Clinicopathological features associated with ASPHD1 expression in SKCM

We used Perl (Version 5.34.0) and R (Version 4.1.0) to sort, merge, and visualize the data derived from the TCGA and GTEx databases. Data from three GEO datasets were processed using similar methods. The SKCM patients were classified based on 50% ASPHD1 expression level. Then, an analysis of the relationship between ASPHD1 expression, survival status, and clinical features was performed. We applied Cox regression analyses to identify factors that affect overall survival (OS) in patients with SKCM by using R software.

Association of ASPHD1 expression and immune-related factors in SKCM tumors

Integrated repository portals, TIMER 2.0 ( and TISIDB ( were used to evaluate the interactions between the tumor and immune system. They were used to investigate the ASPHD1 expression in different tumors and the relationship between the expression level of ASPHD1 and gene markers of TILs including CD4+/CD8+ T cell, T helper cell, dendritic cell (DC), B cell, and mast cell in this study. In addition, we studied the relationship of ASPHD1 with immunoinhibitors, immunostimulors, and chemokines in SKCM.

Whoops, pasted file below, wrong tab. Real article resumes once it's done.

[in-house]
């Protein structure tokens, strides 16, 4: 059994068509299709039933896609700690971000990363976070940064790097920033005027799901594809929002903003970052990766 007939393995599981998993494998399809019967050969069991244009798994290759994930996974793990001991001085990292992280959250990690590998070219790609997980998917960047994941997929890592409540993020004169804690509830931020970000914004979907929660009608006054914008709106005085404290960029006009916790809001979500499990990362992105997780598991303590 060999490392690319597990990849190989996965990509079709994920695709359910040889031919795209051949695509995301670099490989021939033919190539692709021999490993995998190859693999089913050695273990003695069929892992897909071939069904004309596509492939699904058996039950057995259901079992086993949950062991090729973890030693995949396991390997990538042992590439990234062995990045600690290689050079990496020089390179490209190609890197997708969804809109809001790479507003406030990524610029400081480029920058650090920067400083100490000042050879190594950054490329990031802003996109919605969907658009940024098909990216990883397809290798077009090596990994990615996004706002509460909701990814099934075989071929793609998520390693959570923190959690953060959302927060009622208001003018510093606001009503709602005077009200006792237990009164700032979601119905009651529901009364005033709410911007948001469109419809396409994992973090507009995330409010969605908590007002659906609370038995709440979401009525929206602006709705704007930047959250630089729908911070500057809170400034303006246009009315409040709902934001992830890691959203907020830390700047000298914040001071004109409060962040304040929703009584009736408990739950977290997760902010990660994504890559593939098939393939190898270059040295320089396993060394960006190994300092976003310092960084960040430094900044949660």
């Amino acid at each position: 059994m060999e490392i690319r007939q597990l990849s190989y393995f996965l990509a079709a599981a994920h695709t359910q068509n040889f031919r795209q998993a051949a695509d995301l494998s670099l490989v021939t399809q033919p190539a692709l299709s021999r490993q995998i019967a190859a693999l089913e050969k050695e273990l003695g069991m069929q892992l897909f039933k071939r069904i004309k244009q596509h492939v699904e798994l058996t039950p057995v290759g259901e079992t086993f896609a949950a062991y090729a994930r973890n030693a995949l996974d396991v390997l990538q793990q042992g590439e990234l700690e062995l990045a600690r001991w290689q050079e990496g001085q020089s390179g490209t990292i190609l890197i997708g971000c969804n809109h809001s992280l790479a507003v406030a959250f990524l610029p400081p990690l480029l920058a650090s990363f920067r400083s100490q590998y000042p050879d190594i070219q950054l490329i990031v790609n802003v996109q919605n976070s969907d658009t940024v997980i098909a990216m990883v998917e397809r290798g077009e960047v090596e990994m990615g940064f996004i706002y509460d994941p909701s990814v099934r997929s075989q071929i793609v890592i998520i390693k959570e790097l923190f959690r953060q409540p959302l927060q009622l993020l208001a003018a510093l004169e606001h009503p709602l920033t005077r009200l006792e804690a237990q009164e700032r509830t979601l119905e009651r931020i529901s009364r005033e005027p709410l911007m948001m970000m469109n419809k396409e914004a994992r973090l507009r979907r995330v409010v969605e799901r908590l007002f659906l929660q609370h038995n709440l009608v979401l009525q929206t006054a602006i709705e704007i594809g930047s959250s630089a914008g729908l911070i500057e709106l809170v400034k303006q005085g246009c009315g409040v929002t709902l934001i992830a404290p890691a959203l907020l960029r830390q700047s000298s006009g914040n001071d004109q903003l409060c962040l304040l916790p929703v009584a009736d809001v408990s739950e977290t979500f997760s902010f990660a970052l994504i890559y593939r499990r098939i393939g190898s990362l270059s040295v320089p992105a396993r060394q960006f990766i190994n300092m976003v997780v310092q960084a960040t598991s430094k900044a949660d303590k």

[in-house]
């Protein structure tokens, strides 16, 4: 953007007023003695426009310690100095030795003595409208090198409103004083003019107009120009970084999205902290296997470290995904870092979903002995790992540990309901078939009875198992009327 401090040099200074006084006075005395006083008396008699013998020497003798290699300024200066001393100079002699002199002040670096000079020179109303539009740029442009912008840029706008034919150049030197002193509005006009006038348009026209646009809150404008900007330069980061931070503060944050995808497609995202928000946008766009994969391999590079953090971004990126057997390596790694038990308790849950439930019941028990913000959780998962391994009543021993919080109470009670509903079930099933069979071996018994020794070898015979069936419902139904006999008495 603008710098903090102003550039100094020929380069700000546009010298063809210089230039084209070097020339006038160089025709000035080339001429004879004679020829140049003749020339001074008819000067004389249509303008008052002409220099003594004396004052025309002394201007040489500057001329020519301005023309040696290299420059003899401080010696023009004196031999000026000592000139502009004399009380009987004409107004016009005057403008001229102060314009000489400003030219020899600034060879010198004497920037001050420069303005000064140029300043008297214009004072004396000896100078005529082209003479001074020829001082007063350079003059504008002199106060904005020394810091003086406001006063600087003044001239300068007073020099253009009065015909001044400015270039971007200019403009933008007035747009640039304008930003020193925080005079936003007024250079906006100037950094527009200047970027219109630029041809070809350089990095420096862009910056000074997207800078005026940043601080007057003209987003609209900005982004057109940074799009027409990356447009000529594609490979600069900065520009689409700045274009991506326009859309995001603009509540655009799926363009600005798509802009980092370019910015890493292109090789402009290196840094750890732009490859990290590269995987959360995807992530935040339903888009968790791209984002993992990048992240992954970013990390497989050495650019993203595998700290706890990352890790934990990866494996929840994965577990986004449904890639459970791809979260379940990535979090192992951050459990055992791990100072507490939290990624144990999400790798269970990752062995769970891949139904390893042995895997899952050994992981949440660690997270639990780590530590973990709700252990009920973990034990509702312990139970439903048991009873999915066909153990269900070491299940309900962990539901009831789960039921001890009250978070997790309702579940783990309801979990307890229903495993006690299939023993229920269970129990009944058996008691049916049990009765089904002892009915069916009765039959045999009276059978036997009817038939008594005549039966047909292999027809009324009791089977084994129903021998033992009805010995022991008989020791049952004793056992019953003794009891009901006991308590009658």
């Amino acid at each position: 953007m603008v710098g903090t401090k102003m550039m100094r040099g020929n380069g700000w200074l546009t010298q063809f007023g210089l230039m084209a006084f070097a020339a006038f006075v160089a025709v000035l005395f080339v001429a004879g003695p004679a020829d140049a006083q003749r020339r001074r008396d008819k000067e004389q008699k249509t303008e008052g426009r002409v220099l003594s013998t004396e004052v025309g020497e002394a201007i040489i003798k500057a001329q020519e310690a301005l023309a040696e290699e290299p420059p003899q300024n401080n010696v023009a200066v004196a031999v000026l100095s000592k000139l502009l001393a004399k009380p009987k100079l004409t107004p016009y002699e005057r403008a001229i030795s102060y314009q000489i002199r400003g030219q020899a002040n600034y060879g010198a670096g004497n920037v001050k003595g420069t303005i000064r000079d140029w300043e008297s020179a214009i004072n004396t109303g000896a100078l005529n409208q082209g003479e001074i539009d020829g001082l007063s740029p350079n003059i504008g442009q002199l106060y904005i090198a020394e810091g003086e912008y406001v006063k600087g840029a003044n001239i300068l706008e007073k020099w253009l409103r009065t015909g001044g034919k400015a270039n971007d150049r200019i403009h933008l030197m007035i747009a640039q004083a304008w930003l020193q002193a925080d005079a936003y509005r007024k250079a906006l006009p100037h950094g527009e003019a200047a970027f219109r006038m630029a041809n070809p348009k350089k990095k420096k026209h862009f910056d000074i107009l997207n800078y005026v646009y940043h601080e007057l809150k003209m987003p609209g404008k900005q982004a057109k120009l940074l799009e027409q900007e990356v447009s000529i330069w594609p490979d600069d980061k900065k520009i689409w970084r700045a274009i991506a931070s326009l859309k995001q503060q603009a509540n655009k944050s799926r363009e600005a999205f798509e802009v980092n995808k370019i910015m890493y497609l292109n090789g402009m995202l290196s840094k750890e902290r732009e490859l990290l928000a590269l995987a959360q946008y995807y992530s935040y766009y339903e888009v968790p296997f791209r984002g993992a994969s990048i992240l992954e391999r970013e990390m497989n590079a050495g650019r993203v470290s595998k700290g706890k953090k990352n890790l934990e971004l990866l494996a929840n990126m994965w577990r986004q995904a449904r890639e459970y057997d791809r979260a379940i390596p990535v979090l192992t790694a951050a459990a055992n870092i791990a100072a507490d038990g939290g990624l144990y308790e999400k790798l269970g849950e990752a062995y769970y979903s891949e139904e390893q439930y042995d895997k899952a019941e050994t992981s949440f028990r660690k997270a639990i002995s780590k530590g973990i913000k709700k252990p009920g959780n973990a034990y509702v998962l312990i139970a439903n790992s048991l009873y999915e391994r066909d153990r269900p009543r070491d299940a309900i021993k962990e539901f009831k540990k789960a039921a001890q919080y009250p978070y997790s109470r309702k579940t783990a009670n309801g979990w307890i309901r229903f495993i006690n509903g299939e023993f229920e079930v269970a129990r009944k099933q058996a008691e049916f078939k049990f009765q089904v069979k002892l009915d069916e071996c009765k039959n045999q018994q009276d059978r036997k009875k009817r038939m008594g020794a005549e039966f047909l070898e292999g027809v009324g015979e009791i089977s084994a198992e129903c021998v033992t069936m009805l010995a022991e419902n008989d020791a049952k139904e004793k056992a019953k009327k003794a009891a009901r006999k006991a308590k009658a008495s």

Drug sensitivity prediction

IC50 of chemotherapy agent represents the half amount of an agent inhibiting some specific biological procedures. We used the “pRRophetic” R package to predict the IC50 of various chemotherapy drugs.

Cell culture

Three human melanoma cells (A375, SK-MEL-28, and A875) as well as human normal epidermal melanocyte (HEMn) were provided by iCell Bioscience Co., Ltd (Shanghai, China). The absence of contamination of the three cell lines was confirmed by short tandem repeat analysis (Biowing applied biotechnology Co., Ltd, Shanghai, China). Routine examinations confirmed that the cells did not contain mycoplasma. DMEM, MEM, RPMI 1640, and DMEM F12 medium with adding 10% FBS and 1% penicillin-streptomycin were used to culture them under the conditions with 5% CO2 and 90% humidity at 37℃, respectively. All cell culture products were provided by Thermo Fisher Scientific Inc. (Waltham, MA, USA).

Quantitative real-time PCR analysis

The processes of extracting the total RNA (Invitrogen, Thermo Fisher Scientific Inc., Waltham, MA, USA), the reverse transcription (Takara Bio Inc., Kusatsu, Japan), and real-time quantitative polymerase chain reaction analyses (Yeasen Biotechnology Co., Ltd., Shanghai, China) for mRNA of ASPHD1 and actin-beta were performed as previously described [22]. The 2−ΔΔCt method was used to determine the relative expression levels of the target genes.

Primers for qPCR were as follows



Human actin-beta-F: 5′−TCGTGCGTGACATTAAGGAGAAGC − 3′.

Human actin-beta-R: 5′− GGCGTACAGGTCTTTGCGGATG − 3′.

Western blot